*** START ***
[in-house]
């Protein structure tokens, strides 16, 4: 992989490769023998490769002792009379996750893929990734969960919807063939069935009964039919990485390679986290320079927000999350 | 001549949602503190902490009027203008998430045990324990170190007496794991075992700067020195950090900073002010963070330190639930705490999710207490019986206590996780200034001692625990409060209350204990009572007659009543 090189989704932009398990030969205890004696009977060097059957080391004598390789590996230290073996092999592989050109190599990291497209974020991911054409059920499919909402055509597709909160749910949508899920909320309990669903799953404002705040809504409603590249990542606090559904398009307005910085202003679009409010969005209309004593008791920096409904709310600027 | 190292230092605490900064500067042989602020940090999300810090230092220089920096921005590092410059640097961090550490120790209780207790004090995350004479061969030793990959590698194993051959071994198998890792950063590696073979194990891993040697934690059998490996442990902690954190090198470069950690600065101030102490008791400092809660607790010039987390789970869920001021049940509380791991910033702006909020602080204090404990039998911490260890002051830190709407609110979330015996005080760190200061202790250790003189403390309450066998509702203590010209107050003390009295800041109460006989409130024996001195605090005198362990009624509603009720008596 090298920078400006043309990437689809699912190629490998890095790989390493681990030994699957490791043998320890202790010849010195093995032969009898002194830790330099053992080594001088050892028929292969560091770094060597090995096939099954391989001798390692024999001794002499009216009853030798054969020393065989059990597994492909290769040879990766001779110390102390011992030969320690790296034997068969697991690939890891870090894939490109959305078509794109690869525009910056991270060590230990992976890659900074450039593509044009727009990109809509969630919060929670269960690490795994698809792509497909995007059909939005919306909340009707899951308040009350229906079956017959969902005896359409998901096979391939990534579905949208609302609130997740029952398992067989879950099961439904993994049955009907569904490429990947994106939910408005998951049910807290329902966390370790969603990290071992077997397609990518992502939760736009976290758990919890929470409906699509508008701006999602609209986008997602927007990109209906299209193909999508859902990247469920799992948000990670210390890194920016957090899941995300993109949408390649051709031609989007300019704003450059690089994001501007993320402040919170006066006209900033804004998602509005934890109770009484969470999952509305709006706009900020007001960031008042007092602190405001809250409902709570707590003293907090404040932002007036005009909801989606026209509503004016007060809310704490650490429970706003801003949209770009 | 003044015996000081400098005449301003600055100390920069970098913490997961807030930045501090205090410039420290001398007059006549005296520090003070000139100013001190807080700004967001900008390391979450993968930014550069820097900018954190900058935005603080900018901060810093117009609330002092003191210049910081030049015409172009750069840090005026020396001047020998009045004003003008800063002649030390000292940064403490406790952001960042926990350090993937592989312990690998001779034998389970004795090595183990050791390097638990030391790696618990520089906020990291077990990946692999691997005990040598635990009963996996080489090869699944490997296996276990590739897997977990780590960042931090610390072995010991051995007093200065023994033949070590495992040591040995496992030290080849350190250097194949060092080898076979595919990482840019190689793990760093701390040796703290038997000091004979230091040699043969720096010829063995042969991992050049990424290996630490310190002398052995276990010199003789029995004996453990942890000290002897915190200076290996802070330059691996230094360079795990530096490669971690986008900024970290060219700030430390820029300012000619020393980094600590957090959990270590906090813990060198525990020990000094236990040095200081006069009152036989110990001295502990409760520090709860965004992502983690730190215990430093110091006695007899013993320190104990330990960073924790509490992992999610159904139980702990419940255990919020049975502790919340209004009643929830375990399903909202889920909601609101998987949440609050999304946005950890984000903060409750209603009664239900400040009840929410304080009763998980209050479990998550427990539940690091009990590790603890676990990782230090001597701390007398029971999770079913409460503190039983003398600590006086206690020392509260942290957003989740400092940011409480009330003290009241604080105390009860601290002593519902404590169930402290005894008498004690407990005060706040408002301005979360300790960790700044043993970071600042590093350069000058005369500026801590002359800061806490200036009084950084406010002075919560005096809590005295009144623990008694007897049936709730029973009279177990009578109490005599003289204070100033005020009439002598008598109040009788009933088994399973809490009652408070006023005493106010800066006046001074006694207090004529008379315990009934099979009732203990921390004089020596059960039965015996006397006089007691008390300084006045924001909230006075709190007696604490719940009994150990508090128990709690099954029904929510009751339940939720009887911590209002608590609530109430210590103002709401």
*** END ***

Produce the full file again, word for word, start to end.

[in-house]
């Protein structure tokens, strides 16, 4: 992989490769023998490769002792009379996750893929990734969960919807063939069935009964039919990485390679986290320079927000999350 | 001549949602503190902490009027203008998430045990324990170190007496794991075992700067020195950090900073002010963070330190639930705490999710207490019986206590996780200034001692625990409060209350204990009572007659009543 090189989704932009398990030969205890004696009977060097059957080391004598390789590996230290073996092999592989050109190599990291497209974020991911054409059920499919909402055509597709909160749910949508899920909320309990669903799953404002705040809504409603590249990542606090559904398009307005910085202003679009409010969005209309004593008791920096409904709310600027 | 190292230092605490900064500067042989602020940090999300810090230092220089920096921005590092410059640097961090550490120790209780207790004090995350004479061969030793990959590698194993051959071994198998890792950063590696073979194990891993040697934690059998490996442990902690954190090198470069950690600065101030102490008791400092809660607790010039987390789970869920001021049940509380791991910033702006909020602080204090404990039998911490260890002051830190709407609110979330015996005080760190200061202790250790003189403390309450066998509702203590010209107050003390009295800041109460006989409130024996001195605090005198362990009624509603009720008596 090298920078400006043309990437689809699912190629490998890095790989390493681990030994699957490791043998320890202790010849010195093995032969009898002194830790330099053992080594001088050892028929292969560091770094060597090995096939099954391989001798390692024999001794002499009216009853030798054969020393065989059990597994492909290769040879990766001779110390102390011992030969320690790296034997068969697991690939890891870090894939490109959305078509794109690869525009910056991270060590230990992976890659900074450039593509044009727009990109809509969630919060929670269960690490795994698809792509497909995007059909939005919306909340009707899951308040009350229906079956017959969902005896359409998901096979391939990534579905949208609302609130997740029952398992067989879950099961439904993994049955009907569904490429990947994106939910408005998951049910807290329902966390370790969603990290071992077997397609990518992502939760736009976290758990919890929470409906699509508008701006999602609209986008997602927007990109209906299209193909999508859902990247469920799992948000990670210390890194920016957090899941995300993109949408390649051709031609989007300019704003450059690089994001501007993320402040919170006066006209900033804004998602509005934890109770009484969470999952509305709006706009900020007001960031008042007092602190405001809250409902709570707590003293907090404040932002007036005009909801989606026209509503004016007060809310704490650490429970706003801003949209770009 | 003044015996000081400098005449301003600055100390920069970098913490997961807030930045501090205090410039420290001398007059006549005296520090003070000139100013001190807080700004967001900008390391979450993968930014550069820097900018954190900058935005603080900018901060810093117009609330002092003191210049910081030049015409172009750069840090005026020396001047020998009045004003003008800063002649030390000292940064403490406790952001960042926990350090993937592989312990690998001779034998389970004795090595183990050791390097638990030391790696618990520089906020990291077990990946692999691997005990040598635990009963996996080489090869699944490997296996276990590739897997977990780590960042931090610390072995010991051995007093200065023994033949070590495992040591040995496992030290080849350190250097194949060092080898076979595919990482840019190689793990760093701390040796703290038997000091004979230091040699043969720096010829063995042969991992050049990424290996630490310190002398052995276990010199003789029995004996453990942890000290002897915190200076290996802070330059691996230094360079795990530096490669971690986008900024970290060219700030430390820029300012000619020393980094600590957090959990270590906090813990060198525990020990000094236990040095200081006069009152036989110990001295502990409760520090709860965004992502983690730190215990430093110091006695007899013993320190104990330990960073924790509490992992999610159904139980702990419940255990919020049975502790919340209004009643929830375990399903909202889920909601609101998987949440609050999304946005950890984000903060409750209603009664239900400040009840929410304080009763998980209050479990998550427990539940690091009990590790603890676990990782230090001597701390007398029971999770079913409460503190039983003398600590006086206690020392509260942290957003989740400092940011409480009330003290009241604080105390009860601290002593519902404590169930402290005894008498004690407990005060706040408002301005979360300790960790700044043993970071600042590093350069000058005369500026801590002359800061806490200036009084950084406010002075919560005096809590005295009144623990008694007897049936709730029973009279177990009578109490005599003289204070100033005020009439002598008598109040009788009933088994399973809490009652408070006023005493106010800066006046001074006694207090004529008379315990009934099979009732203990921390004089020596059960039965015996006397006089007691008390300084006045924001909230006075709190007696604490719940009994150990508090128990709690099954029904929510009751339940939720009887911590209002608590609530109430210590103002709401």